Wick Sloane is an end user of a higher education. Follow him @WickSloane.
Submitted by Paul Fain on August 22, 2014 - 3:00am
The Arizona College Scholarship Foundation has merged with the Arizona College Access Network to form a new group that will serve as a "statewide voice for college access and success," according to a written statement. The group will add supports to an existing network of 200 college access programs across the state, which provide standards, training and tools aimed at helping more students graduate from college. The scholarship foundation has a particular focus on first-generation college students who are members of minority groups.
Submitted by Paul Fain on August 22, 2014 - 3:00am
California's Legislature on Thursday approved legislation that would allow 15 of the state's community college districts to issue four-year degrees. Governor Jerry Brown now will consider the bill, which would make California one of more than 20 states that have enacted similar legislation. It would allow the group of two-year colleges to begin offering bachelor's degrees next year in a limited number of programs that have a high demand in the workforce, including dental hygiene, radiologic technology, health information science and automotive technology.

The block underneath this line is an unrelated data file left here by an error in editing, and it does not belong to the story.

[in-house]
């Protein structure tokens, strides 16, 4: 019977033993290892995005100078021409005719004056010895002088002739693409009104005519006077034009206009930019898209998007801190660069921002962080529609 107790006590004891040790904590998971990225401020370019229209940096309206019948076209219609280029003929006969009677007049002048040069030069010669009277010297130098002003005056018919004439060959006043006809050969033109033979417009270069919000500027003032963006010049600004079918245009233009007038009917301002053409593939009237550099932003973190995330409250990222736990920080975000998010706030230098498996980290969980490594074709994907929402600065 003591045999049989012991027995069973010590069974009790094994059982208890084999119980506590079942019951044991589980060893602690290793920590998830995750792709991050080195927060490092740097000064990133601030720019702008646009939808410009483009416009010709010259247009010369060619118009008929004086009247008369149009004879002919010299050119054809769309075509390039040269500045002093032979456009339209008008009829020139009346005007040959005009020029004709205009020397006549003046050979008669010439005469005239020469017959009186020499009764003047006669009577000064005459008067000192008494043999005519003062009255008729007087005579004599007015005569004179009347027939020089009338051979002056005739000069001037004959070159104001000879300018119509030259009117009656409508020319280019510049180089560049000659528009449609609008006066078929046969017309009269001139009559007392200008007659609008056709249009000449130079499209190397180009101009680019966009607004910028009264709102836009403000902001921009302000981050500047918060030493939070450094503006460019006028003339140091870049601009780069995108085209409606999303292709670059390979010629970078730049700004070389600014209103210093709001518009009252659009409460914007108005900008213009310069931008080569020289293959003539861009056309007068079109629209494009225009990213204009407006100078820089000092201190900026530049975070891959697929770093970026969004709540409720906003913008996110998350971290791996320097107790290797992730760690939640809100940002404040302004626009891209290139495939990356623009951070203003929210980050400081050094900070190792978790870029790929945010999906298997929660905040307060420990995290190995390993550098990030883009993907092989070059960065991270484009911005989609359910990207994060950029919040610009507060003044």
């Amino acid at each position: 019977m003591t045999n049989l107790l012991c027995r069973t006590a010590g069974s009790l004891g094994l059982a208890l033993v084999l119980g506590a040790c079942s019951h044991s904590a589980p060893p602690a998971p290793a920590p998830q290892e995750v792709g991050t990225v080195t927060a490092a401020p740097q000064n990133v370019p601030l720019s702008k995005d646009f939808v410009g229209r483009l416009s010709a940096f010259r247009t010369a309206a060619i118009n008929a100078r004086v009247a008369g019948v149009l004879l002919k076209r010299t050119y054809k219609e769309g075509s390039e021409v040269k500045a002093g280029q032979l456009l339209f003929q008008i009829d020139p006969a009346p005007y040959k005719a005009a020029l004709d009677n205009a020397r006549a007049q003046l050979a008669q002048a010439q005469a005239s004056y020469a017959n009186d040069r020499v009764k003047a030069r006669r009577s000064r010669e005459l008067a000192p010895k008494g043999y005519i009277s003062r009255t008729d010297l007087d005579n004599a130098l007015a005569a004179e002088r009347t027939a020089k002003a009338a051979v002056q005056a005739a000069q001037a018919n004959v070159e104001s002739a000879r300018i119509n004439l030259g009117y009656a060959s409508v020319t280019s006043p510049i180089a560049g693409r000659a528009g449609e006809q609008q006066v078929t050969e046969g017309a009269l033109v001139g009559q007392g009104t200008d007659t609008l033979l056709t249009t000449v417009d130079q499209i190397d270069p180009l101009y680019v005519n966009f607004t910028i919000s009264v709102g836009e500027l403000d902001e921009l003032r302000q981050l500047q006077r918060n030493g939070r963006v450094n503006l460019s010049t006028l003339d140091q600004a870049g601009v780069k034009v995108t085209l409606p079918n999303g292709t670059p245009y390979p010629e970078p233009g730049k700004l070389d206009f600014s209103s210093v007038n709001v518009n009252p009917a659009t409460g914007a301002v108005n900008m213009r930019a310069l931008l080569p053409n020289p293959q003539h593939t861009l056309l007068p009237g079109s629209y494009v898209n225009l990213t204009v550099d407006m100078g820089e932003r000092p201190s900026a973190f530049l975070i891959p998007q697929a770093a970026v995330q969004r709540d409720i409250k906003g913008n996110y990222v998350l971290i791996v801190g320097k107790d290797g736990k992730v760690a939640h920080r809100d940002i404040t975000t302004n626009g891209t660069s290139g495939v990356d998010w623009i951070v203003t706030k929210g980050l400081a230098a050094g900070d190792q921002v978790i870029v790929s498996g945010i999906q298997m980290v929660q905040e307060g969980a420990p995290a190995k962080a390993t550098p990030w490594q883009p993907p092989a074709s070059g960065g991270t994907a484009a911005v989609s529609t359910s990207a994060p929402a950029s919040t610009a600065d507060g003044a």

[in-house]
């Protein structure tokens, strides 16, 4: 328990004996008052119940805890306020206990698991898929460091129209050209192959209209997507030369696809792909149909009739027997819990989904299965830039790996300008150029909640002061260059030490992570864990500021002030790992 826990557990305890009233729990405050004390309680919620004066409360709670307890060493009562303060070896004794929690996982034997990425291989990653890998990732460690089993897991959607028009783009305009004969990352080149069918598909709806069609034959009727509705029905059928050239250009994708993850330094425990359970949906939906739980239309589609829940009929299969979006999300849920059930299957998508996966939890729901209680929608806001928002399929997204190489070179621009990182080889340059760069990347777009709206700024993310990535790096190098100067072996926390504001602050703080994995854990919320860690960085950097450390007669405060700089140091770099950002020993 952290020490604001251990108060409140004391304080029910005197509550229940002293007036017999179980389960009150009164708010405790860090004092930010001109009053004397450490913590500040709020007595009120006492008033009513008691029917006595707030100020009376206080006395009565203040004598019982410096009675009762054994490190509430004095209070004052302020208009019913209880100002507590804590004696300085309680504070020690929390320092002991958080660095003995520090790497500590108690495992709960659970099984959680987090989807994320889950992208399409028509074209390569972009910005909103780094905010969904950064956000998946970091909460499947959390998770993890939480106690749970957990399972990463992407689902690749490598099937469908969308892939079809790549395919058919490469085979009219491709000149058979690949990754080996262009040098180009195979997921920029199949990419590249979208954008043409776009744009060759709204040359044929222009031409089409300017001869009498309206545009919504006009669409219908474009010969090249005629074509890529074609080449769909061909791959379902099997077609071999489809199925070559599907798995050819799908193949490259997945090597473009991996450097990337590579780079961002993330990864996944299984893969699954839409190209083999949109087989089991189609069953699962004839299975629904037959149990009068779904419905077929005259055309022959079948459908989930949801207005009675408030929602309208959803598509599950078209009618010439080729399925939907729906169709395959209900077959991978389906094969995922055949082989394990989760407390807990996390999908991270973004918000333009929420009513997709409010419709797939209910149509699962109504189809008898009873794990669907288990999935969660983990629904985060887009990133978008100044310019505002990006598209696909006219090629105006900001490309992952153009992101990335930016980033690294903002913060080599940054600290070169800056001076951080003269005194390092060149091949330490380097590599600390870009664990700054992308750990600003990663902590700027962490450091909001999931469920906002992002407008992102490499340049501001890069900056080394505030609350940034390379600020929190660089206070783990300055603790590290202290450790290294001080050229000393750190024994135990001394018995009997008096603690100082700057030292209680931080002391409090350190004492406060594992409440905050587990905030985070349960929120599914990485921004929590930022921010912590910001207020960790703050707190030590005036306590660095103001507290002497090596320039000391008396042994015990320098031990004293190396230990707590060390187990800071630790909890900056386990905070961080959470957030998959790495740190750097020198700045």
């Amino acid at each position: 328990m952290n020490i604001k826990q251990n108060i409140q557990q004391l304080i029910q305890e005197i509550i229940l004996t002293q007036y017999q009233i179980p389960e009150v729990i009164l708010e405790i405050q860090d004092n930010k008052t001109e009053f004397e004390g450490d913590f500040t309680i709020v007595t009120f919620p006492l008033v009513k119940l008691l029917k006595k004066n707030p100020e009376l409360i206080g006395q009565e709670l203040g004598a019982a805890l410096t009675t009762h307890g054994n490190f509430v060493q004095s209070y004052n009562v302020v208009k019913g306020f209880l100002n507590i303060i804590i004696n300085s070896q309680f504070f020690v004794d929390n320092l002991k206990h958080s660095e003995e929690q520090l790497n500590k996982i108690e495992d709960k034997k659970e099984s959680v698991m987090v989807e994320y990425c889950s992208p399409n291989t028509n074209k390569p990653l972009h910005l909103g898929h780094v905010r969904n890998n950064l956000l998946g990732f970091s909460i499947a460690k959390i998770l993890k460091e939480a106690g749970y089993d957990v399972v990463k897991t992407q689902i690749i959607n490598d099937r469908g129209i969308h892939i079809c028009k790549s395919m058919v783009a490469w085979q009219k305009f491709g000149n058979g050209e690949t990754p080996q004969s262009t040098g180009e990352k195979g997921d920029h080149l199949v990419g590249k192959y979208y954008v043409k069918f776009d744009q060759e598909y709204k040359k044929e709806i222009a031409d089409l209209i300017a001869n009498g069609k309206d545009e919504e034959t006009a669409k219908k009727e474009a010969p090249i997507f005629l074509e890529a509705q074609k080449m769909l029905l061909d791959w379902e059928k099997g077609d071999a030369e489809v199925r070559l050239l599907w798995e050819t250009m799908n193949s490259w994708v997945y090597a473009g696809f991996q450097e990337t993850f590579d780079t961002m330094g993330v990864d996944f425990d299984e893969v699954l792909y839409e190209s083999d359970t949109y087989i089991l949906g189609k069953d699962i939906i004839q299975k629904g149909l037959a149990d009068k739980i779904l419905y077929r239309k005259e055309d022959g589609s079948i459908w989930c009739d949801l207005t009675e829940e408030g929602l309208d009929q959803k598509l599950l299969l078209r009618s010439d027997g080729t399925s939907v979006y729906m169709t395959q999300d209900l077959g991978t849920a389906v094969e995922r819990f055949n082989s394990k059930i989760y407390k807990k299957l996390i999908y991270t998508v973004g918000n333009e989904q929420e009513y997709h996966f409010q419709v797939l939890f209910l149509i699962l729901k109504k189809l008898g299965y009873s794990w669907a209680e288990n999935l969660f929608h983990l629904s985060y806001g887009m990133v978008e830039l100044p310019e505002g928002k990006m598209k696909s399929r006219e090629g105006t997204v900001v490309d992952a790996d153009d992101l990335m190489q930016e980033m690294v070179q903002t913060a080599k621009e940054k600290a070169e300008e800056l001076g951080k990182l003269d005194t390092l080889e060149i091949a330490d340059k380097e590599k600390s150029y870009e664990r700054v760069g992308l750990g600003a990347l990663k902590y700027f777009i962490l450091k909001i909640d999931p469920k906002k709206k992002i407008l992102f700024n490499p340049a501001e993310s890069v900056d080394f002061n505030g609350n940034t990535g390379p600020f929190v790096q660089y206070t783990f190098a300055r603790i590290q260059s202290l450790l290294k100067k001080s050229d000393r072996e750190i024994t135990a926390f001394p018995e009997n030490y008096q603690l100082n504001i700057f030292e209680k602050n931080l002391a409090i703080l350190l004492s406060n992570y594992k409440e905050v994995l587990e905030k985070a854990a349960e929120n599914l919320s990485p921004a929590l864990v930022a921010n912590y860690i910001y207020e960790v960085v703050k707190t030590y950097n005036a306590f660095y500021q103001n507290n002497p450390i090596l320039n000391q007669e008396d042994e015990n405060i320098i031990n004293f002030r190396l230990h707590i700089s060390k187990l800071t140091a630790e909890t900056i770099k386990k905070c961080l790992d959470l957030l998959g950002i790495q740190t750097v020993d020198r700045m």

The chancellor of the state's community college system, Brice Harris, last year convened a group to consider the move. Constance M. Carroll, chancellor of the San Diego Community College District, served on the committee and supported the legislation.